Day 6, Friday Sept. 22
7 a.m. Breakfast.(included)
9;30 a.m.-12:00 p. m lecture/seminar: Clinical cases / discussion / closing
12:00 p. m. Closing , apero and goodbye to the Centre Minkowska
1 p. m. Lunch
2:30 p. m. 4:30 p.m. Visit National Museum of Immigration
8 p. .m. Group goodbye dinner ( Included)
Day 7, Saturday Sept. 23
What you will gain
- Apply a person centered approach to working with trauma and resilience
• Connect neuroscience with trauma and transgenerational transmission
• Develop skills in the care of migrants.
• Plan how to approach cultural diversity in your professional practices.
• Discuss the latest developments in the trauma field in general, and in the European and North African context in particular.
• Describe the risks of developing post-traumatic stress disorder (PTSD), related distress symptoms, and potential protective factors.
• Explain theories and research pertaining to the consequences of trauma, healthy coping processes, and possible pathological consequences.
• Demonstrate the guiding principles for clinical programs treating post-traumatic disorders through clinical cases
• Identify strategies in strengthening resilience in the civilian population in the wake of migration and trauma
.•Analyze programs that have been implemented in Paris at Centre Minkowska which are aimed towards building resilience and preventing pathological consequences of trauma.
• Discuss theoretical concepts and applications in community preparedness for terrorism and trauma
21 CE Credits
Mind Body Passport is approved by the California Psychological Association to provide continuing professional education for psychologists. Mind Body Passport maintains responsibility for this program and its content.
Mind Body Passport Inc. is also recognized as a CAMFT-approved Continuing Education Provider.
Certificate awarded upon successful completion.
CE credits not given for excursions, outside activities
Dr. Boris Cyrulnik is a neuro-psychiatrist and psychoanalyst, most famous in France and abroad for his popularization of the concept of psychological resilience. The theme of resilience is very much linked to his personal experience as a Jewish child during World War II, whose parents were murdered, and who had to develop skills to survive. He is the author of numerous best-sellers in France, among which Un merveilleux malheur (A Wonderful Misfortune) (1999) on resilience’s mechanisms, or De chair et d’âme (From Flesh and Soul) (2006). He teaches at University of the South in Toulon.
Dr. Rachid Bennegadi is a psychiatrist and anthropologist. After practicing medicine in the Algerian part of the Sahara, Dr. Bennegadi completed his training in psychiatry in Paris, and rapidly got involved in the associative sector of health to improve healthcare access and healthcare provision to immigrants. After receiving a fullbright fellowship to study at Palo Alto with Paul Watzlawick, he returned to Centre Minkowska in Paris where he was appointed medical consultant and implemented a person-centered, medical anthropology approach to mental healthcare that broke from earlier stigmatizing, culture-centered approaches. He was recently appointed President Elect of the World Association for Social Psychiatry.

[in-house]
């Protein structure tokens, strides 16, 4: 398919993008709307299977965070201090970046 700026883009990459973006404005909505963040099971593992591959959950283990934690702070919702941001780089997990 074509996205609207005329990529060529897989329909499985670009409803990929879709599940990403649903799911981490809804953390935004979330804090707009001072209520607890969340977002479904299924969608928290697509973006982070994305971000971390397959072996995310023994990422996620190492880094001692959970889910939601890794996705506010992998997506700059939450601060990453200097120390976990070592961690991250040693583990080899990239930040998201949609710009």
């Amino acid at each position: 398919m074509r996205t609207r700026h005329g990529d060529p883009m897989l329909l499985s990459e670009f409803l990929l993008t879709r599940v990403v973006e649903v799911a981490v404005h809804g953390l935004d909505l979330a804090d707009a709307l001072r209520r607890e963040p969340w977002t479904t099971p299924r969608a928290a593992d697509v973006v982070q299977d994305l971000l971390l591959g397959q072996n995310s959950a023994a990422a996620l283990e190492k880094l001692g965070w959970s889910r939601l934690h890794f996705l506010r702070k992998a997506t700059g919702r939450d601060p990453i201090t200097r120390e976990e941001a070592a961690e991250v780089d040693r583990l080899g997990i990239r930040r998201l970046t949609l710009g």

Dr. Jalil Bennani is a Moroccan psychiatrist and psychoanalyst, practicing in Rabat. He was co-founder and president of the Moroccan Association for Psychotherapy of the City of Vienna, and is a co-founder and the current president of the Moroccan Psychoanalytic Society. In 2002, he won the International Sigmund Freud Award. He is the author of numerous books, among which Le Corps Suspect(The Suspicious Body) (1980), dealing with the relationship between immigrants and medical institutions in France, Psychanalyse en terre d’Islam (Psychoanalysis in the Muslim World) (2008), and Un si long chemin – Paroles de réfugiés au Maroc (A Very Long Journey – Stories of Refugees in Morocco) (2015) written in partnership with the Office of the United Nations High Commissioner for Refugees (UNHCR).
Dr. Stéphanie Larchanché is a medical anthropologist. She carried out her doctoral research on healthcare access and provision to immigrants in France, and studied « specialized » mental healthcare institutions catering to immigrants and refugees in particular. This is how she had the opportunity to collaborate with Centre Minkowska, where she later accepted a position as the coordinator of Research and Teaching. Today she also practices psychotherapy, and is currently completing a book entitled Cutlural Anxieties: The Politics of Mental Healthcare for Immigrants in France. She is the President of a non-profit organization for interpreters in public institutions (ISM-Interprétariat).
Dr. Leslee Brown is a psychotherapist, international educator and founder of Mind Body Passport Inc. leading professionals on international courses which are approved to grant CE credits. Dr. Brown was in private practice for over twenty years, has been a research psychologist for The Neurologic Institute and has served on faculty at UCLA Medical School teaching psychology and rapport building techniques to medical students. Dr. Brown was assistant professor and and Director of Centers for International Studies at The Chicago School , and director of international seminars and gastprofessor at SIgmund Feud University. International psychology and developing “psychologists without borders” has become her focus.
Dr. Leslee Brown is the founder of Mind Body Passport Inc., providing extraordinary international learning experiences and continuing education for professionals. Dr. Brown has been running customized training courses with the Tavistock Centre London for a number of years. She will lead the group on cultural excursions and discussions of the material presented and is the primary liaison and organizer with the Tavistock Centre London. Dr. Brown has more than 20 years’ experience as a psychologist in private practice. She is a graduate level professor at Sigmund Freud University campuses in Vienna and Paris. Dr. Brown is the founder and director of Mind Body Passport Inc. and has led numerous international travel courses. Dr. Brown has lived, worked and studied throughout Europe for many years. She resides part time in Los Angeles, part time Paris and the rest of the time in the rest of the world.